• Clickthrough or Click: This term is generally used to refer to a visitor’s action of clicking on an advertiser’s image or link.  Counting of “clickthroughs” or “clicks” will vary substantially because some systems only count one “click” per “unique visitor” (as tracked via IP address or “cookies”), during a specific tmie period (which may be as short as an hour or as long as 24 hours).  Often, special counting techniques are designated with a term such as “Unique Clickthrough.”
  • Cheating: This is a broad term intended to refer to any method which generates extra pageviews, adviews, or clickthroughs.  Cheating is an extremely pervasive and serious problem in web advertising, as unscrupulous web publishers devise techniques to artificially inflate the number of pageviews, adviews, or clickthroughs in order to enhance their revenue.  “Cheating” is a polite way of referring to Fraud.
  • Lead: A “lead” or “inquiry” generally refers to a web visitor who clicks through an on advertisement or link and subsequently completes a form to “register,” thereby identifying him- or herself to the advertiser for future inquiries.  Contest entries, quote requests, newsletter subscriptions, and requests for more information are all “leads.”
  • Sale or Transaction: This term is usually used to refer to a financial transaction in which the visitor clicks on an advertisement and then makes an actual purchase, most frequently using a credit card.

Web Advertising Schemes:

  • Impression-Based or CPM Advertising: In the “real world,” most advertising is bought and sold based on the number of “impressions” (readers, listeners, or viewers) who are calculated to have been exposed to an advertising message.  Such advertising is bought and sold using the measurement of “cost per thousand” (CPM).  On the internet, selling based on “impressions” or “CPM” means that pricing is based on the number of adviews, and not on any specific results from the advertising campaign.
  • Sponsorship: This term is often used generically to refer to any advertising arrangement.  However, the term is often used to refer to a payment to a web site for advertising that is not contingent on delivery of a specific number of adviews.  This type of arrangement is common for advertisers who seek to be the exclusive advertiser or sponsor for a web page or an entire web site.
  • Cost-Per-Click or Pay-Per-Click: Many (most) advertisers prefer not to buy impression-based advertising on the internet because they measure advertising campaigns based on “results,” such as clickthroughs or sales.  Advertisers who measure campaigns based on clickthroughs may prefer to pay sites for traffic based on the number of “clicks” or “clickthroughs,” as measured by the advertiser.  As noted above, the term “click” is usually redefined in these situations to refer to a “unique visitor” during a specific time period.
  • Cost-Per-Lead or Pay-Per-Inquiry: Advertisers who are seeking specific leads may prefer to pay a specific amount for each inquiry.  Usually, “inquiry” or “lead” is defined to be a new, unique lead that is validated in some manner.
  • Bounty: Some advertisers will pay a fixed “bounty” for each sale generated through an advertisement.  A “bounty” program pays a fixed fee regardless of the financial size of the actual transaction, and often reflects the anticipated “future value” or “ongoing value” of a new customer.
  • Commission-Based Advertising / Affiliate / Associate / Partner Programs: These terms are generally used to refer to advertising arrangements in which sites receive a percentage of the sales generated by visitors who click through an advertisement on the web site.  Thus, if I carry an Amazon.Com link on my site and a visitor clicks on that link and purchases a book, I will receive a commission based on the amount of the sale transaction.  Many programs limit these commissions to the first transaction only, or to new customers only.  The terms “affiliate,” “associate,” or “partner” are often used to refer to other programs (including pay-per-lead and pay-per-click programs).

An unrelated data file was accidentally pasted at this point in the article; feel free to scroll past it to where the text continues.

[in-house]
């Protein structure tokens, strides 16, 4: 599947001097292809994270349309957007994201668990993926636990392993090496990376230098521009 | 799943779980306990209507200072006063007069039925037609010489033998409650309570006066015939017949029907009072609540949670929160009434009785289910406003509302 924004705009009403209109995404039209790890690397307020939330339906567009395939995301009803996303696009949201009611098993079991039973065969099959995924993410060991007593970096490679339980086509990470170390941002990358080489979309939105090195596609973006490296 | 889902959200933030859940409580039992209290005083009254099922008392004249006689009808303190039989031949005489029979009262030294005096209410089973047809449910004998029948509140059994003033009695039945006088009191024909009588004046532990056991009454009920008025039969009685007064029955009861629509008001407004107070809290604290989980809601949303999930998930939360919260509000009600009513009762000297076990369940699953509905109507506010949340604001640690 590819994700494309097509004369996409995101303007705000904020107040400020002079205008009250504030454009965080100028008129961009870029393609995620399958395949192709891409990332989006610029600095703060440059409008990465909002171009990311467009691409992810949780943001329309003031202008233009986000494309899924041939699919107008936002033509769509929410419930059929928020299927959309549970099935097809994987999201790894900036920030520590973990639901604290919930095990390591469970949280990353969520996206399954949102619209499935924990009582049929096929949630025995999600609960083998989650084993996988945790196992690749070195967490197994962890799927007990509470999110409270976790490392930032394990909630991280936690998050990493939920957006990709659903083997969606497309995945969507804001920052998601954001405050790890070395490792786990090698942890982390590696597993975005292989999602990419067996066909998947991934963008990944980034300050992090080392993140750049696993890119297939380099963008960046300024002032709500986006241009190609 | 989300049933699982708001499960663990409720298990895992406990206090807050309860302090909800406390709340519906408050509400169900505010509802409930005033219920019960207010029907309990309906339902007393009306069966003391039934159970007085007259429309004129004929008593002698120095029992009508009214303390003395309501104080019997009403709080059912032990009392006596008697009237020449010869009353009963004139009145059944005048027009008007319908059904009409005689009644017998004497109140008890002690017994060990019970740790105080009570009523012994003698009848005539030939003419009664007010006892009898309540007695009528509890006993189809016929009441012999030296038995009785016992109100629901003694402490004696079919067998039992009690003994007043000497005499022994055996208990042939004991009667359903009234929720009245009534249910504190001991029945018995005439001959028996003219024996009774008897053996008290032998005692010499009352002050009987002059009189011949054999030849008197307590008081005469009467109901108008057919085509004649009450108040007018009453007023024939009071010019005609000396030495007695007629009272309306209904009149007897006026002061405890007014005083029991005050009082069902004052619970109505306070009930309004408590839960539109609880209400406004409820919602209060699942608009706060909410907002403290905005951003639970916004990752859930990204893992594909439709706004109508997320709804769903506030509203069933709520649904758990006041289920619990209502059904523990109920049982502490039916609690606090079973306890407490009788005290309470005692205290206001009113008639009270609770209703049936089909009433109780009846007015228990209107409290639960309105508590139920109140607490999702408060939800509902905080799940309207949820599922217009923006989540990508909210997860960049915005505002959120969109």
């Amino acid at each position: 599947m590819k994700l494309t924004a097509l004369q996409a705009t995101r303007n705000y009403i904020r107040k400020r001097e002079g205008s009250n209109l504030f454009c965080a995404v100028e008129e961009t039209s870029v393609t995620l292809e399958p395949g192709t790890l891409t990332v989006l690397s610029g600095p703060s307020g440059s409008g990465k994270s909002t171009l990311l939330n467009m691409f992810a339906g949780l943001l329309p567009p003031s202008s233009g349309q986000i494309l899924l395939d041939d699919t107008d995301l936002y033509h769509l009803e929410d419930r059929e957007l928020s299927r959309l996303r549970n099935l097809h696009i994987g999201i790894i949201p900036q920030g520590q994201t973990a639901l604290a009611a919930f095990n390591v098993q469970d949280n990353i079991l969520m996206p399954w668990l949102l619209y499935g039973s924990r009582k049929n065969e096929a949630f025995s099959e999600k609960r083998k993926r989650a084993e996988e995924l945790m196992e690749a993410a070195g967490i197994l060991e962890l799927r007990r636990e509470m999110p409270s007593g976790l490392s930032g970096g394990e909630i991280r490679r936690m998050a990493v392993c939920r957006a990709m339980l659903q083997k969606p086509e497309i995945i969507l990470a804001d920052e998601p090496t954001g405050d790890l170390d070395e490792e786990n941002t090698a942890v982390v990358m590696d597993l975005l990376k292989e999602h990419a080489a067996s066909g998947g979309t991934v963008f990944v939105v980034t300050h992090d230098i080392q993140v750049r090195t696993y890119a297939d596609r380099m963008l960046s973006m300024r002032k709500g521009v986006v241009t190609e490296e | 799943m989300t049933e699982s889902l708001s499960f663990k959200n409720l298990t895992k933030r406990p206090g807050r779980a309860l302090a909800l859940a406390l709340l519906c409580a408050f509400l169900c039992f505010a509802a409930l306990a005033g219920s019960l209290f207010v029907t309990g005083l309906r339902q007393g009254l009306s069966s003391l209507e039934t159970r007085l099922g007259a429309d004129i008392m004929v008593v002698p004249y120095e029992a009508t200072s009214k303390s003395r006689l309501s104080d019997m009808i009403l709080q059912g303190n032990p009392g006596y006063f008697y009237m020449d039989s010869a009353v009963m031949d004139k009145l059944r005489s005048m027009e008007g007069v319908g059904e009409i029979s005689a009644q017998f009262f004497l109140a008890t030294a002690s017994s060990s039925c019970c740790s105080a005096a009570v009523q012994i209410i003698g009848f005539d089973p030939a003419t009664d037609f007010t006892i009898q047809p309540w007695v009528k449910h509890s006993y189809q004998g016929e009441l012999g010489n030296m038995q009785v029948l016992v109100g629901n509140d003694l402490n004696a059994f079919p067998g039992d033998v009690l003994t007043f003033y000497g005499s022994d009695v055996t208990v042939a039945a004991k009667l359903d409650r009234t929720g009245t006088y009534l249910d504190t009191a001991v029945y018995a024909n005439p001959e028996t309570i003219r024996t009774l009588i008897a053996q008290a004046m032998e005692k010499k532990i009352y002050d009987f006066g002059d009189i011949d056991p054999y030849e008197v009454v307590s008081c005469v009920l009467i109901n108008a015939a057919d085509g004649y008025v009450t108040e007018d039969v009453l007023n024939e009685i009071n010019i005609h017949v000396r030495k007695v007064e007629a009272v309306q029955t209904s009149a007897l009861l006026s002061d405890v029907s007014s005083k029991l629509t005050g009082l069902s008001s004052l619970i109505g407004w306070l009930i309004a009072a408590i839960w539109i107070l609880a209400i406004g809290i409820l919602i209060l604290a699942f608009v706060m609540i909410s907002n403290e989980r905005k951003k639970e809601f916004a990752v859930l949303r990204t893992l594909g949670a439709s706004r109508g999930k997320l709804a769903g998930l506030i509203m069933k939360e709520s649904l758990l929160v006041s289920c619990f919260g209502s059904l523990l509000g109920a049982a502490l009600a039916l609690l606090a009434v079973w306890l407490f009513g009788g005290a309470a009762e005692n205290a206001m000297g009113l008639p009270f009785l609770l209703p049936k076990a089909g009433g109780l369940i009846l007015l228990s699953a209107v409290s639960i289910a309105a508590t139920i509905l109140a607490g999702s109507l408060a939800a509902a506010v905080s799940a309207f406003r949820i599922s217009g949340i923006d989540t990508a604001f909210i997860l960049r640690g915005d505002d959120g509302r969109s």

• Contract: This is a legal term referring to the agreement between an advertiser and web publisher.  In a few cases, advertisers or web publishers may require a written contract, but in most situations the contract is posted on the internet.  Often, a contract refers to additional “terms” or “policies” that are posted separately on the internet and which are subject to change.  It is absolutely essential that web publishers actually read and understand the contracts for each advertising relationship they participate in.  In many cases, contracts contain terms that will prevent the vast majority of “affiliates” from ever receiving any financial benefit from the advertiser.
  • Payment Threshhold: This term is rarely used, but almost every advertiser, ad network, and affiliate program contract includes language that states that no payment will be remitted until the web publisher has earned a specific “threshhold” amount.  In most cases, the “threshhold” is set at $25 to $100.  Small web sites should be wary of these clauses, since it may take many months or years for a small site to earn enough money to be entitled to payment.  In almost all cases, the advertiser does not specify how payment is handled if the advertising relationship is terminated before the threshhold amount accrues (for example, if the web publisher stops carrying the advertising, or if the advertiser cancels the program).
  • Tracking and Auditing: Most advertisers insist that their records and reports be used as the exclusive measure of entitlement to advertising revenue.  Some publishers utilize third-party service bureaus, such as BeFree, LinkShare, or ClickTrade to track advertising activity.  Some advertisers may prefer or require that web publishers utilize a third-party auditing service, or provide reports using software such as WebTrends or HitList.